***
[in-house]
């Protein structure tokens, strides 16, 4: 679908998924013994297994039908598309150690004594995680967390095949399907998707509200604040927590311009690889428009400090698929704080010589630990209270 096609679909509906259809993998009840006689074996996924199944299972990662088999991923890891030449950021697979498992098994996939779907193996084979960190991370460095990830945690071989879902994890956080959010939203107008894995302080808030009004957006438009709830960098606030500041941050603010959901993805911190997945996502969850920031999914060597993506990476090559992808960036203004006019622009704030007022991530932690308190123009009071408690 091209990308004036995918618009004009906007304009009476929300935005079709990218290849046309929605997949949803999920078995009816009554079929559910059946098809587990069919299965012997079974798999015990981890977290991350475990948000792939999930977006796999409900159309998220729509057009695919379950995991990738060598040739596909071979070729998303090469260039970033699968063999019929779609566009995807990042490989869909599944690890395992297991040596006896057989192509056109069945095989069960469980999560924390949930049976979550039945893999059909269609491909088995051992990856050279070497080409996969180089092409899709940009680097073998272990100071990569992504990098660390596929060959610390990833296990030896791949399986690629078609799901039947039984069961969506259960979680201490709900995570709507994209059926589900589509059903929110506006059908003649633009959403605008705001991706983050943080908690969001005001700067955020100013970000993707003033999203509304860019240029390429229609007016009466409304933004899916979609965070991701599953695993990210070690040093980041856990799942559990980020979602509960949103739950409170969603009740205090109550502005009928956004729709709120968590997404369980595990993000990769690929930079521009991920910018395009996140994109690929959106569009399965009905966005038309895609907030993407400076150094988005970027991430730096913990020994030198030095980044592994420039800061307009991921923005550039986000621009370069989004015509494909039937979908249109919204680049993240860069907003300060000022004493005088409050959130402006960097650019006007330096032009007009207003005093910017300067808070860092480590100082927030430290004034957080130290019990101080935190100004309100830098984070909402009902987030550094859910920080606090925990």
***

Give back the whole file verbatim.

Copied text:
[in-house]
């Protein structure tokens, strides 16, 4: 679908998924013994297994039908598309150690004594995680967390095949399907998707509200604040927590311009690889428009400090698929704080010589630990209270 096609679909509906259809993998009840006689074996996924199944299972990662088999991923890891030449950021697979498992098994996939779907193996084979960190991370460095990830945690071989879902994890956080959010939203107008894995302080808030009004957006438009709830960098606030500041941050603010959901993805911190997945996502969850920031999914060597993506990476090559992808960036203004006019622009704030007022991530932690308190123009009071408690 091209990308004036995918618009004009906007304009009476929300935005079709990218290849046309929605997949949803999920078995009816009554079929559910059946098809587990069919299965012997079974798999015990981890977290991350475990948000792939999930977006796999409900159309998220729509057009695919379950995991990738060598040739596909071979070729998303090469260039970033699968063999019929779609566009995807990042490989869909599944690890395992297991040596006896057989192509056109069945095989069960469980999560924390949930049976979550039945893999059909269609491909088995051992990856050279070497080409996969180089092409899709940009680097073998272990100071990569992504990098660390596929060959610390990833296990030896791949399986690629078609799901039947039984069961969506259960979680201490709900995570709507994209059926589900589509059903929110506006059908003649633009959403605008705001991706983050943080908690969001005001700067955020100013970000993707003033999203509304860019240029390429229609007016009466409304933004899916979609965070991701599953695993990210070690040093980041856990799942559990980020979602509960949103739950409170969603009740205090109550502005009928956004729709709120968590997404369980595990993000990769690929930079521009991920910018395009996140994109690929959106569009399965009905966005038309895609907030993407400076150094988005970027991430730096913990020994030198030095980044592994420039800061307009991921923005550039986000621009370069989004015509494909039937979908249109919204680049993240860069907003300060000022004493005088409050959130402006960097650019006007330096032009007009207003005093910017300067808070860092480590100082927030430290004034957080130290019990101080935190100004309100830098984070909402009902987030550094859910920080606090925990």